Ventilated single-phase transformers are also suitable for indoor and outdoor use. Some companies use them to handle their lighting needs. The transformers in this group usually have slightly higher ratings, such as 25-100 kVA.

Three-Phase Transformers and Their Ratings

As you might guess from their name, three-phase transformers usually have three lines of power. Each one has a 120-degree difference in phase compared to the other two.

Encapsulated three-phase transformers usually have ratings from 3-75 kVA. When you size a transformer and want a ventilated three-phase type, expect the rating to reach significantly higher than what’s been described and sometimes surpass 1,000 kVA.

Finally, there are enclosed nonventilated units, which may be either the one or three-phase types. They’re ideal for dusty environments. The associated ratings are typically from 25-500 kVA.

Important Considerations After You Size a Transformer

Choosing the correct transformer size for your needs is undoubtedly an important step, but your planning should not end there.

Transformer Oil

Selecting the right transformer oil will ensure your equipment keeps running smoothly and has a long life. Naphthenic fluid for transformers has a moderately soluble sludge that does not leave deposits on windings. Paraffinic oil offers high antioxidation stability, which helps extend the overall service life. Choosing the right kind of transformer oil is important for general upkeep concerns.

Transformer Placements on Concrete Pads

The kVA rating helps determine the correct size of a concrete base if you plan to install your transformer on one. When the rating is 75-500 kVA, ensure that the pad size measures 5.5 by 6.5 feet and is 10 inches thick.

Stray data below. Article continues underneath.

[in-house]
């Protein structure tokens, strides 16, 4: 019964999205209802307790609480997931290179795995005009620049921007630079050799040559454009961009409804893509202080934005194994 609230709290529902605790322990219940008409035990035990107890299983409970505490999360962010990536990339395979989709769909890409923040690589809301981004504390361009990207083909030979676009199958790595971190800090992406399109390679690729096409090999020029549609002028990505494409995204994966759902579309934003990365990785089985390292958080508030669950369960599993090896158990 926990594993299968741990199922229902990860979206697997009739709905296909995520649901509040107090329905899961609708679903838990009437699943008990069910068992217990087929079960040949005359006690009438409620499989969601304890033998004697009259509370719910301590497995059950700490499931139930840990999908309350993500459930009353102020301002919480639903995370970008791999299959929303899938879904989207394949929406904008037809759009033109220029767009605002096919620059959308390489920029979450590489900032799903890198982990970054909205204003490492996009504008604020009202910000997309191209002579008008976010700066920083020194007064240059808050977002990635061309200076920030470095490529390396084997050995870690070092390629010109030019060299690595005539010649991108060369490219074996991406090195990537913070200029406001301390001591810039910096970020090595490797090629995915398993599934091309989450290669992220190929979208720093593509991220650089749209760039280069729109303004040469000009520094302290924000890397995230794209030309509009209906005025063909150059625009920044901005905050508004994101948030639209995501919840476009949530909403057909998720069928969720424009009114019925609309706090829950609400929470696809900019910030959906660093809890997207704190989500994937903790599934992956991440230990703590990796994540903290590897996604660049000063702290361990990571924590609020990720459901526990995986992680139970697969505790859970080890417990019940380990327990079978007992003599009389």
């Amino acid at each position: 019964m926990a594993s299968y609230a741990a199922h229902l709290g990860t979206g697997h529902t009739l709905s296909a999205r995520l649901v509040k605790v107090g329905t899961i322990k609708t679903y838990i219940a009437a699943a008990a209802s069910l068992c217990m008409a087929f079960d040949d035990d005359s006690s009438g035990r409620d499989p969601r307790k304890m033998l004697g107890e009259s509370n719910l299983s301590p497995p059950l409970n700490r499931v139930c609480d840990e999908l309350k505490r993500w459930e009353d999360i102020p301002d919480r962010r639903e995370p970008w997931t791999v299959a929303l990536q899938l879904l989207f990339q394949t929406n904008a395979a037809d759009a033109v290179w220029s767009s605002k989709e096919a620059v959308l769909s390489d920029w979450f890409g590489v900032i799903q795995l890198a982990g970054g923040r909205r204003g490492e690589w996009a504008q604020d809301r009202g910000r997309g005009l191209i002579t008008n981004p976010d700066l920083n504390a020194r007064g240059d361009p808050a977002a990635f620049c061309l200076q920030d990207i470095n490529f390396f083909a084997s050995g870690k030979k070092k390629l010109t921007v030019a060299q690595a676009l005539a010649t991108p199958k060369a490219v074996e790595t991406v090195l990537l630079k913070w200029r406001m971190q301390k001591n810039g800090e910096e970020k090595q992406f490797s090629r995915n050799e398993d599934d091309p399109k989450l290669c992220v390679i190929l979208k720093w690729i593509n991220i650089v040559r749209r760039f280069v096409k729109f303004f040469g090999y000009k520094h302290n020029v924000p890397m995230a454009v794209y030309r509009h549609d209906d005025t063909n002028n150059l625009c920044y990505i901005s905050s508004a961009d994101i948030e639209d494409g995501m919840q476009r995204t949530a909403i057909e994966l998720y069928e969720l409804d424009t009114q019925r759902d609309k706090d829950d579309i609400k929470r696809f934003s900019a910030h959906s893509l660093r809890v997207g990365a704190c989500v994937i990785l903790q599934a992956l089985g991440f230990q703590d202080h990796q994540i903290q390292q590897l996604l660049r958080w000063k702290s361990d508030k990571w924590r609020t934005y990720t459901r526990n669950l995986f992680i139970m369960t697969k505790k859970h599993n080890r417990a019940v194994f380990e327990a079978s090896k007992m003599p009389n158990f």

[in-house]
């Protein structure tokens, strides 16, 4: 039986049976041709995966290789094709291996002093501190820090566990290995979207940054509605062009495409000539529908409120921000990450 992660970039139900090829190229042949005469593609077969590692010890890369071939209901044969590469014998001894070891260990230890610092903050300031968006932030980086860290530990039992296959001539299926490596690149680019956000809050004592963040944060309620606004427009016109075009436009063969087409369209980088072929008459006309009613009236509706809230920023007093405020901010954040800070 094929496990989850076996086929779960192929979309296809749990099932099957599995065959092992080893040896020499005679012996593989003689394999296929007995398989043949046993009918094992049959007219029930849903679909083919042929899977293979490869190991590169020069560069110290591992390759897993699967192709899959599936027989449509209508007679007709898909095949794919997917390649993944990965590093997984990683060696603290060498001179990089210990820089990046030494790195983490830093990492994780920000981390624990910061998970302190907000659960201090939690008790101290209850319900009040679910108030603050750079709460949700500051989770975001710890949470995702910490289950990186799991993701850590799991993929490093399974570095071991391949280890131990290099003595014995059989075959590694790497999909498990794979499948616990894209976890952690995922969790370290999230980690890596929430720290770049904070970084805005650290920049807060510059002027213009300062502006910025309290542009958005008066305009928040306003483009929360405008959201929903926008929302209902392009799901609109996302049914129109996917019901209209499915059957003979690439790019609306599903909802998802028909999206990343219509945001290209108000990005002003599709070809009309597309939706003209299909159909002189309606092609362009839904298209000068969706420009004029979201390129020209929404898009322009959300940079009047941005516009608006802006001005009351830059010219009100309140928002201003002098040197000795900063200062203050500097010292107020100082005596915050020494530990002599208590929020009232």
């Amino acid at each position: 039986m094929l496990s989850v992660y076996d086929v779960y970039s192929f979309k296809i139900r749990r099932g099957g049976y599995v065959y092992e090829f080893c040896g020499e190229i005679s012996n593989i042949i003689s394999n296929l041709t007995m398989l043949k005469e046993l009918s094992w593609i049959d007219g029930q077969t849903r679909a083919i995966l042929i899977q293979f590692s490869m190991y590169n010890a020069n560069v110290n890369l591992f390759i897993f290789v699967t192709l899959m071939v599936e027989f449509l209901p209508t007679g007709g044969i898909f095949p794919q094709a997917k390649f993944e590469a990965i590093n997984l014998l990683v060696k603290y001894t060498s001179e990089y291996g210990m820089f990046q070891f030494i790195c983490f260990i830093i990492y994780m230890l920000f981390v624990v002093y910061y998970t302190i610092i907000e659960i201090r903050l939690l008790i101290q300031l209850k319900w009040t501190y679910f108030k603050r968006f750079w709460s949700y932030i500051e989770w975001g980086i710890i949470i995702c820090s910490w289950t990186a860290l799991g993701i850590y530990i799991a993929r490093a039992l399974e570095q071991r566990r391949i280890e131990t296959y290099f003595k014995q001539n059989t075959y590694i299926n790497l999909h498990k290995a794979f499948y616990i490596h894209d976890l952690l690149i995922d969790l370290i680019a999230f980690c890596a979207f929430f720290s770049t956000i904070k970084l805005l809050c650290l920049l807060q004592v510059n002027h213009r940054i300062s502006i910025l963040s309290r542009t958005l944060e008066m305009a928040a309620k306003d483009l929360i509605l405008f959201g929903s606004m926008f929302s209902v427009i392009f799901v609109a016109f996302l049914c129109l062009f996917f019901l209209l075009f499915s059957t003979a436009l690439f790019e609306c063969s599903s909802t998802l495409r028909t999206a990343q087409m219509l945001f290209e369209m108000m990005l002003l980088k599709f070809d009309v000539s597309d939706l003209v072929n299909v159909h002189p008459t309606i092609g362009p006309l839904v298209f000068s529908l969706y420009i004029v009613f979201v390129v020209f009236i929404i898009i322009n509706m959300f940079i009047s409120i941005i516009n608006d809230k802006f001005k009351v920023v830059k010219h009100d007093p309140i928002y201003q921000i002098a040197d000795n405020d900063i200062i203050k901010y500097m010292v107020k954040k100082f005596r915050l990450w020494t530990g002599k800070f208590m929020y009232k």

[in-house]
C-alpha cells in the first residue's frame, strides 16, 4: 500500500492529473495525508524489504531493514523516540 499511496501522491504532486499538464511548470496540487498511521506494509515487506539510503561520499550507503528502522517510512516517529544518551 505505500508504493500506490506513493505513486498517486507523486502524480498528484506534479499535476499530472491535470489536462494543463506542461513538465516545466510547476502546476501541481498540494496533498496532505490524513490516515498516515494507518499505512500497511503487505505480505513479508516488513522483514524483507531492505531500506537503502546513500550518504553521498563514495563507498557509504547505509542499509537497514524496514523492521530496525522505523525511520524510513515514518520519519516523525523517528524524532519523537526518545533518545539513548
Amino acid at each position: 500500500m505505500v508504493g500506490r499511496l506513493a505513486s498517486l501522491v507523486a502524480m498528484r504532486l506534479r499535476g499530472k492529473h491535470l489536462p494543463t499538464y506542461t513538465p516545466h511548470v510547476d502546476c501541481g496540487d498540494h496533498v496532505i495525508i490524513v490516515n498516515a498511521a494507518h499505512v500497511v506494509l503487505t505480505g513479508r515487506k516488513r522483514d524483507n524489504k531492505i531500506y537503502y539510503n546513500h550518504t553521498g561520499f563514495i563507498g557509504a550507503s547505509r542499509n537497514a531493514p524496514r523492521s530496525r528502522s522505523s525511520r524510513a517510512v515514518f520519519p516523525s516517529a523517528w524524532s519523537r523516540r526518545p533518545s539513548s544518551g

When you have a transformer rated at 500-2,500 kVA, the pad thickness can stay at 10 inches. However, increase the other measurements to 8 feet by 9 feet.

Another popular option is to attach the transformer to a pole. Regardless of these specifics, the transformer placement should not pose hazards to people working in the vicinity.

Real-Time Monitoring Options

After you size a transformer and start using it, you may wish to install accessories that help ensure the equipment operates safely. Some companies sell products that connect to the transformer and give real-time metrics during use.

One popular possibility concerns temperature management. Some products also have built-in cooling mechanisms that prevent thermal overloads.

Manufacturer Guidance Can Provide Additional Tips to Size a Transformer

This guide helps you go through the steps to size a transformer without help. However, your chosen manufacturer could be an excellent resource if you’d like additional assistance. Such companies often have charts and calculators to help customers make well-informed decisions before purchasing.

Remember that you will need to make new calculations to size a transformer whenever something about the application changes. For example, using it to run different equipment requires another calculation. Also, if you plan to run a transformer outdoors, consider what steps you might need to take to protect it from corrosion.

Understanding what you require from a transformer will make it easier to get the right size and take other precautions to keep it running well. It’s an especially good idea to get professional guidance before making your purchase if you’re buying a transformer for the first time.

Emily Newton is the Editor-in-Chief of Revolutionized Magazine. She has over three years experience writing articles for the tech and industrial sectors. Subscribe to the Revolutionized newsletter for more content from Emily at